A copyright gives an author a number of substantive legal rights, such as the ability to control who (1) reproduces or distributes copies of the work, (2) creates derivative works based on the original, and (3) performs or displays the work publicly. An author can sue an individual or company that violates these rights and collect damages, statutory penalties, or obtain a court order preventing the infringer from violating these rights in the future. In some cases, copyright infringement can even be a crime.

Because a copyright is a property right, it can be sold, transferred, or licensed like other types of real and intellectual property.

As of January 1, 1978, a copyright lasts for the lifetime of the author plus 70 years. If the work was made for hire or was published anonymously/psuedonymously, the copyright lasts for the shorter of 95 years from publication or 120 years from creation.

For more information about copyright, you can read this nice summary by the United States Copyright Office.

In upcoming posts, we’ll talk about some other issues involving copyrights, such as the fair use defense, what kind of remedies are available to authors whose works have been improperly copied, and the work-for-hire doctrine, among other things.

Federal Circuit Confirms Invalidity of Reissue Patent Claims That Violated Original Patent Requirement

by: Robert Wagner, patent attorney at the Pittsburgh law firm of Picadio Sneath Miller & Norton, P.C. ()

If an inventor discovers that he or she has failed to claim all that he or she could have in an issued patent, the patent statute provides a mechanism for going back and adding additional claims during a reissue proceeding. Certain requirements must be met before the patent office will allow such a correction. As the patent holder found out in a recent decision by the Federal Circuit in Antares Pharma, Inc. v. Medac Pharma Inc. (No. 2014-1648), failure to comply with these provisions can render the new claims invalid and unenforceable.

Background

USRE44846The inventor in Antares developed an automatic injection device to self-administer pharmaceuticals that involved using a needle to puncture the skin of a patient before administering a dose of medication. All of the claims in the original patent involved a “jet injection” limitation. Almost two years after the patent issued, Antares realized that it had failed to include claims directed to safety features on the injector. Because two years had not passed yet, Antares initiated a reissue proceeding with the USPTO under 35 U.S.C. § 251, which allows a patent holder to broaden or narrow claims if initiated within two years of the patent being issued. Antares then added a number of claims to cover safety features on general injection devices, and not just jet injection devices (see No. RE 44,846).

Antares filed suit against Medac, alleging that, among other things, it infringed some of the new claims that emerged from the reissue proceeding. Antares sought a preliminary injunction, but the district court denied the request after concluding that the new claims did not satisfy the original patent requirement of the reissue statute. Antares appealed, and the Federal Circuit affirmed.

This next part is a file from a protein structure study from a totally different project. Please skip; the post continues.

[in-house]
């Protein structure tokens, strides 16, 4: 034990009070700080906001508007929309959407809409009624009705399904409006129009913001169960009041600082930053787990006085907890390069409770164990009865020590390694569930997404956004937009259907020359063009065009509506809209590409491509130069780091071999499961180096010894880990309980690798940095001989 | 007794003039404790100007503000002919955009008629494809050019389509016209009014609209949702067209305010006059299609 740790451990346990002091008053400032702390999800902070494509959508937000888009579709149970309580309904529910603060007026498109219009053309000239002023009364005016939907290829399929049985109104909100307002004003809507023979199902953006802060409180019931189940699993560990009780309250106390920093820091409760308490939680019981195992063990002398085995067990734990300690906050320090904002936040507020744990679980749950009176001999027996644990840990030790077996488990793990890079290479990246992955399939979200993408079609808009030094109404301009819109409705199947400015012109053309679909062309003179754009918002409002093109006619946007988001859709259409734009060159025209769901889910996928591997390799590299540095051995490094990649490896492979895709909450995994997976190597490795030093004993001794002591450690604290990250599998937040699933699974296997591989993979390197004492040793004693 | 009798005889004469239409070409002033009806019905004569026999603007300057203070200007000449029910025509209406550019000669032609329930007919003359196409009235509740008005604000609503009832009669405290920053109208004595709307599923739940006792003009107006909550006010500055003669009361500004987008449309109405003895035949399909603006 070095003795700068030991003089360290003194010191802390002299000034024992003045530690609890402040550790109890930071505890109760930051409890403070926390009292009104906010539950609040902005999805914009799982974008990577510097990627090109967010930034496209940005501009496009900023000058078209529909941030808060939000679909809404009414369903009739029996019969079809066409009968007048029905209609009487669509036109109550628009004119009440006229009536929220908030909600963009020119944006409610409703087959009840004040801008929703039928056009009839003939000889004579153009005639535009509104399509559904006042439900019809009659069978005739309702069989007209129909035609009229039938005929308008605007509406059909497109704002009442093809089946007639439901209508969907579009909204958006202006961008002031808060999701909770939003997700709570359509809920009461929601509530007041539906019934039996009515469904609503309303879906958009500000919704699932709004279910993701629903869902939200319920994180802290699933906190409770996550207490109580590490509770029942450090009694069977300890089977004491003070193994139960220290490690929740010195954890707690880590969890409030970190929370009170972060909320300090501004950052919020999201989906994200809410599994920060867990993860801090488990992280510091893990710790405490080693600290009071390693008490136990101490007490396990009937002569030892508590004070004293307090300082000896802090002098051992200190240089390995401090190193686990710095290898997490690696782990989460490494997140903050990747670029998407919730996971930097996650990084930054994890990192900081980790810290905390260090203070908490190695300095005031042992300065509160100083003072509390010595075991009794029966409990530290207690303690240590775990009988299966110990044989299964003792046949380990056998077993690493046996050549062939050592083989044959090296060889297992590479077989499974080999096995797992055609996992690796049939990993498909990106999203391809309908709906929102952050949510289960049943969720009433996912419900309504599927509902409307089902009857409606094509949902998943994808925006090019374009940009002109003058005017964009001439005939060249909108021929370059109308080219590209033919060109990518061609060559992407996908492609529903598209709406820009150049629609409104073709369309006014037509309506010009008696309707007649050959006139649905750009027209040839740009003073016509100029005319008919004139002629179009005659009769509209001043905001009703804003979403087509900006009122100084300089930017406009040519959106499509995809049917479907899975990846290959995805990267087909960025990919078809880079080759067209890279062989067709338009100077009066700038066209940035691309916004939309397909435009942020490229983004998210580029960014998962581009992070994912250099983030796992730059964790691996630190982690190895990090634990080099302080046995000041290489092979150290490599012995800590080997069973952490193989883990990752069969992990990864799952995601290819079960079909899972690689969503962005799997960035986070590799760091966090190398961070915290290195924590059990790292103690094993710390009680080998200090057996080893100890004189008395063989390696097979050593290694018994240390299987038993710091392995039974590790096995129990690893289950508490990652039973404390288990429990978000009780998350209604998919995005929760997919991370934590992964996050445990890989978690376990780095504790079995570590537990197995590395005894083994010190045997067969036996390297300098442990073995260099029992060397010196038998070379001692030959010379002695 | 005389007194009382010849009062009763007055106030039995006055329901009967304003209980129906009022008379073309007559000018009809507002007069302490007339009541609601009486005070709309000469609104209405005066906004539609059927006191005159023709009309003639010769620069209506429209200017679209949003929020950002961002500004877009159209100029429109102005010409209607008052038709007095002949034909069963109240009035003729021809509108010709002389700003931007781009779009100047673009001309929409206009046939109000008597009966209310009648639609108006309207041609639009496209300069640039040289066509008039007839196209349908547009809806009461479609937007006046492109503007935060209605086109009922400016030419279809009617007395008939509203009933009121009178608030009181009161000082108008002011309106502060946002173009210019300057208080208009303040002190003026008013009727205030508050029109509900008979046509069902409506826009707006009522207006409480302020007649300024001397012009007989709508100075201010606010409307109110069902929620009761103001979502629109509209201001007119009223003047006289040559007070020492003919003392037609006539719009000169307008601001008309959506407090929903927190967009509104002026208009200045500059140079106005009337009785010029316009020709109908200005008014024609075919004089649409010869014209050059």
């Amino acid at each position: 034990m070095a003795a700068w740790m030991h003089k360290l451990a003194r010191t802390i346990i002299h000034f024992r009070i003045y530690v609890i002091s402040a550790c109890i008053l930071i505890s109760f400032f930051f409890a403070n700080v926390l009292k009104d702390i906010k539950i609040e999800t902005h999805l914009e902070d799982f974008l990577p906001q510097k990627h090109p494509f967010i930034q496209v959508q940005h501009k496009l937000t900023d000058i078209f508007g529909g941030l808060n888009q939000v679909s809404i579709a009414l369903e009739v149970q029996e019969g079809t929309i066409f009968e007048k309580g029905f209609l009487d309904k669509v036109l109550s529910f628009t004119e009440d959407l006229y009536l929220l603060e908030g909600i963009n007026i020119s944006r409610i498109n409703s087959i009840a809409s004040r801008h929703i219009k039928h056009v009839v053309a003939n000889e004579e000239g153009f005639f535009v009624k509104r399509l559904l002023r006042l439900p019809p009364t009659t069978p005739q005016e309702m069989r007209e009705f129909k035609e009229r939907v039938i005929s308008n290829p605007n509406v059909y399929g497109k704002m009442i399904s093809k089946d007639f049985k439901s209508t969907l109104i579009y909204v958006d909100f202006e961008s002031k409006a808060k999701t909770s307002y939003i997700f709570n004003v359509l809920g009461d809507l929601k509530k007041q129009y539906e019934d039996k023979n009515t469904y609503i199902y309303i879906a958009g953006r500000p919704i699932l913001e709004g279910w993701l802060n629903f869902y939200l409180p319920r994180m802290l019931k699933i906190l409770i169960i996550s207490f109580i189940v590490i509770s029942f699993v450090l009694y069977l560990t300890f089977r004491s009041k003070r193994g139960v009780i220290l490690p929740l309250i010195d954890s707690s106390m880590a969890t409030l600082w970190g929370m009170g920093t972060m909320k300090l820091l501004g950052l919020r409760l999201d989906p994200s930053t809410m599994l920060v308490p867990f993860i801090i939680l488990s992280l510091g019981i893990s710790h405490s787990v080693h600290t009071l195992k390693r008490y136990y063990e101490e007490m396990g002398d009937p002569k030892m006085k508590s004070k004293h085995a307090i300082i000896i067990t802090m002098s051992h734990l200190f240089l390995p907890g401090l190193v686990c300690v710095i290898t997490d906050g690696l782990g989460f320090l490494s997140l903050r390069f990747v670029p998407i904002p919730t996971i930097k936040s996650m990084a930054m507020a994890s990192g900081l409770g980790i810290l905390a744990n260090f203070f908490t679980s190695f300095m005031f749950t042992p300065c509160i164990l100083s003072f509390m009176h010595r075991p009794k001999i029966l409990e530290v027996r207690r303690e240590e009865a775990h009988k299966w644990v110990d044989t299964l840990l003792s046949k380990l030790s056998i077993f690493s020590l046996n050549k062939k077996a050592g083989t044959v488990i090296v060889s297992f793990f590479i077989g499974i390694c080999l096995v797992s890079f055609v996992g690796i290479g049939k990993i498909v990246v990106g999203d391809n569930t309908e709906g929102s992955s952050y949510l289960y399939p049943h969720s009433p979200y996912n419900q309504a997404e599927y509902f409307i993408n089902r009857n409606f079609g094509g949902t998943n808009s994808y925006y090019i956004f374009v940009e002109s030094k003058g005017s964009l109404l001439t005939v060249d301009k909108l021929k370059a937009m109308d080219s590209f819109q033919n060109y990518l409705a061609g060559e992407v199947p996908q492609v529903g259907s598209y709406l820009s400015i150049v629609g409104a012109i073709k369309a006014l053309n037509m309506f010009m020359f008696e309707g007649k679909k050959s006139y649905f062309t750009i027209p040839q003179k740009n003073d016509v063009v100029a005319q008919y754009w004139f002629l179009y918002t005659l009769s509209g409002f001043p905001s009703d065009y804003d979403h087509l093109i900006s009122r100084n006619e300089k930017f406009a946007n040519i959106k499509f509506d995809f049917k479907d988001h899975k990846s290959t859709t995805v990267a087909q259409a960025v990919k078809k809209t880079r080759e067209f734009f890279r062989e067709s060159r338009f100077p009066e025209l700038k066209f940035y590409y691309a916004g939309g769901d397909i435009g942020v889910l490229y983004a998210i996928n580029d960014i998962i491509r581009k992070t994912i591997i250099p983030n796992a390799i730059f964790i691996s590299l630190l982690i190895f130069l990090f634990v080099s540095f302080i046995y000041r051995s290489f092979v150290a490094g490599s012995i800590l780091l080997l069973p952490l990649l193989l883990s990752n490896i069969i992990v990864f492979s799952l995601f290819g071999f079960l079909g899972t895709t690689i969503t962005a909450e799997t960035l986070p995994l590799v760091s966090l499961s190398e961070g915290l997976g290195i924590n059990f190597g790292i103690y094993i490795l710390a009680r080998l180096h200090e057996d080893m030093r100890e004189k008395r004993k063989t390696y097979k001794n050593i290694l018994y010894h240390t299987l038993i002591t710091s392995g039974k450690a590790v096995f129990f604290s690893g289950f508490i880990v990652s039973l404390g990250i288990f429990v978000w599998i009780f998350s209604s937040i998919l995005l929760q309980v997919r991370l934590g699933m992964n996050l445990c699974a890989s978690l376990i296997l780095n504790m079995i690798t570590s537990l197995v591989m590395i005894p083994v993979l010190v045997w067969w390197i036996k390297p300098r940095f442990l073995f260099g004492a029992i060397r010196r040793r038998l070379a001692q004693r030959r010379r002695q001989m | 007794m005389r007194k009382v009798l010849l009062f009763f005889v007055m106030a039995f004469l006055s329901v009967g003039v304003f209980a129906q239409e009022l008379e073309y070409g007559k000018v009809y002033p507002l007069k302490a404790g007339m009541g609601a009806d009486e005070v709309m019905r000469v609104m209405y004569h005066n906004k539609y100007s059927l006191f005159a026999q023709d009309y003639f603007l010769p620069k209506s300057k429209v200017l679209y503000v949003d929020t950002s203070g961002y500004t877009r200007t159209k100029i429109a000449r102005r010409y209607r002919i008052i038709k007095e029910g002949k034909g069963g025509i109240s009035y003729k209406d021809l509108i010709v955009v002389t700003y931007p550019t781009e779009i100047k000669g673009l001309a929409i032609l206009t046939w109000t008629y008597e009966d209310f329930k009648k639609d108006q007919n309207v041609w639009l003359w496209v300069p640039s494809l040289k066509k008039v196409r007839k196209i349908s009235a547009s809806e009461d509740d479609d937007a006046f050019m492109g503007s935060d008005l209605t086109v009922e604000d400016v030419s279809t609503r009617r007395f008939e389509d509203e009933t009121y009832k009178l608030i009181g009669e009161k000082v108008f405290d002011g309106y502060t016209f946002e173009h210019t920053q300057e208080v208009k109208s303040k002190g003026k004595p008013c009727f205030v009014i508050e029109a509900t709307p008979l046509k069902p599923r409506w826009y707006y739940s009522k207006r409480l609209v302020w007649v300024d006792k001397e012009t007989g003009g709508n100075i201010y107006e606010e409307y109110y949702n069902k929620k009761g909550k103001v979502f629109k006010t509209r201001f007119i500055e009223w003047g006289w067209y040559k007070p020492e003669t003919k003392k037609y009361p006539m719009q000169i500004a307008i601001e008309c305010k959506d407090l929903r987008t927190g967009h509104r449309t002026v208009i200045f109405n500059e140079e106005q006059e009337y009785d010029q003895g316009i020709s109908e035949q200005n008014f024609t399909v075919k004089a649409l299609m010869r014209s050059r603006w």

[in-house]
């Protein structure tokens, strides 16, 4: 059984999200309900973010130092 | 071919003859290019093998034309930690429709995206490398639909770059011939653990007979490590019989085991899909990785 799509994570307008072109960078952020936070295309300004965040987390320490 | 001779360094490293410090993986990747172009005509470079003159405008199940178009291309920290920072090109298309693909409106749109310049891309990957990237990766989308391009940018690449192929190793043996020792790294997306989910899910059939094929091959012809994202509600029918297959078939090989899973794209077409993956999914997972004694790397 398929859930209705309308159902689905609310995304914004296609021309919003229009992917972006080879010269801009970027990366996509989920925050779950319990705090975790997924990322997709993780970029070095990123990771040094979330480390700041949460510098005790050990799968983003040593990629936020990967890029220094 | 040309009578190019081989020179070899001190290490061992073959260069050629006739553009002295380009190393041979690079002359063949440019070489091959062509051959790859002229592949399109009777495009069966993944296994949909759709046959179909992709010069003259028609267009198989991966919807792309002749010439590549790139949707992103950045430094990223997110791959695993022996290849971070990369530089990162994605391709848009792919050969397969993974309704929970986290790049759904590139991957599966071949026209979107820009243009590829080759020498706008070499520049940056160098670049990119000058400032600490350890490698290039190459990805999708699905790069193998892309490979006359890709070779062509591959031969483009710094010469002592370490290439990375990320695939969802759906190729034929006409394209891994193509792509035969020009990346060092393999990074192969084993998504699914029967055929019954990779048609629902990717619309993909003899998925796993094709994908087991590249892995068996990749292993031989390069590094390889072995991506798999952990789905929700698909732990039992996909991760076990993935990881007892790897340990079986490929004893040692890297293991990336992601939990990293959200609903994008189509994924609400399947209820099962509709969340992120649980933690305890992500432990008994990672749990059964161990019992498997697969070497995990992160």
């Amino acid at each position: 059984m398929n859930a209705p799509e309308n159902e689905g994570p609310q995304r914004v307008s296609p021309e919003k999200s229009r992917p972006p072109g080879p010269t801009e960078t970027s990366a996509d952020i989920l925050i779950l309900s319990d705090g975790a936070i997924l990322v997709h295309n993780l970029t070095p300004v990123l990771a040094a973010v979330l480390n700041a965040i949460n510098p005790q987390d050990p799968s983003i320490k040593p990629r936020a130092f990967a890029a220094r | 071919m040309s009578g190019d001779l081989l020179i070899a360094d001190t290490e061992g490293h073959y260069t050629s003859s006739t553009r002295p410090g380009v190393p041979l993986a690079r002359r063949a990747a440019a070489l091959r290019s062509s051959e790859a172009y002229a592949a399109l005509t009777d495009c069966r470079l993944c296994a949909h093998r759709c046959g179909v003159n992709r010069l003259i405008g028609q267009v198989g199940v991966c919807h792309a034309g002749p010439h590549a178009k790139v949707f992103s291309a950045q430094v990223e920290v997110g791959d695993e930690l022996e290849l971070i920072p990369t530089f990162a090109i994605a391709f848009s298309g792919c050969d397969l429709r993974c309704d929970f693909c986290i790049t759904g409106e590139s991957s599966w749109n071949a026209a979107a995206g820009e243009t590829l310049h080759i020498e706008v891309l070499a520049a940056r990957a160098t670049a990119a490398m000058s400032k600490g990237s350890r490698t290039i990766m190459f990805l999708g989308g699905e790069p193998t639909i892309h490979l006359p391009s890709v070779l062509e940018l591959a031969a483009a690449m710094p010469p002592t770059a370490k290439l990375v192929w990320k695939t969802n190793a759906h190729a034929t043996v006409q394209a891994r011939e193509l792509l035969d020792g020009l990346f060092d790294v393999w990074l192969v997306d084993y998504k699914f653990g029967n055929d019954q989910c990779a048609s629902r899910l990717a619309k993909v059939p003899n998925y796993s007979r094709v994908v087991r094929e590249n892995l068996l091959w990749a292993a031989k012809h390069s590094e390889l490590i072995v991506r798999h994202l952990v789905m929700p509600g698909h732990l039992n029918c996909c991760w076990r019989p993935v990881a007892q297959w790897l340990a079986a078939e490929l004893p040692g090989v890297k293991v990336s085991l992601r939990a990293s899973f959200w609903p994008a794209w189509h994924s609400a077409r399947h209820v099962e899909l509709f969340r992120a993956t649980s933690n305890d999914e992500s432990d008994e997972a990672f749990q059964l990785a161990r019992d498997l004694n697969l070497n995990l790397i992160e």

Reissue Statute Requirements

Under § 251, a patentee that wants to add new claims that broaden the scope of the claims of an already issued patent must satisfy a number of requirements: (1) the reissue application must be filed within two years of the issuance of the patent; (2) the new claims must not violate the recapture rule (i.e., claiming scope that was surrendered during prosecution); (3) the new claims must not violate the original patent requirement; and (4) no new matter may be added to the specification. At issue in this case was the third requirement—the original patent requirement.

The original patent requirement requires that the specification adequately support and fully describe the new claims. It is not sufficient if the new, broader claims are “merely suggested or indicated in the original specification.” So, hints, suggestions, or mere indications are not enough. As with many things relating to the understanding of the scope of a patent, “the essential inquiry under the ‘original patent’ clause of § 251 . . . is whether one skilled in the art, reading the specification, would identify the subject matter of the new claims as invented and disclosed by the patentees.”

The Patent at Issue

Antares’ patent specification only described the safety features being on jet injection devices and repeatedly stated that the invention related to jet injectors. It did not generically describe how to use the safety devices with other types of injectors. Based on the limited nature of the specification, the Federal Circuit agreed that the new claims were invalid because they were directed to safety features on generic injectors that were not explicitly and unequivocally disclosed in the specification.

The Federal Circuit contrasted this result with that of another case, In re Amos, 953 F.2d 613 (Fed. Cir. 1991). In the Amos case, the patentee broadened his claims that were directed towards an invention for holding down work pieces on a moving table using rollers. In the specification, the patentee described how the rollers could be raised via mechanical or electronic means, but only claimed the mechanical version. During reissue, the patentee added claims directed towards the electronic version, which the Court found acceptable because the specification explicitly discussed that embodiment.

Conclusion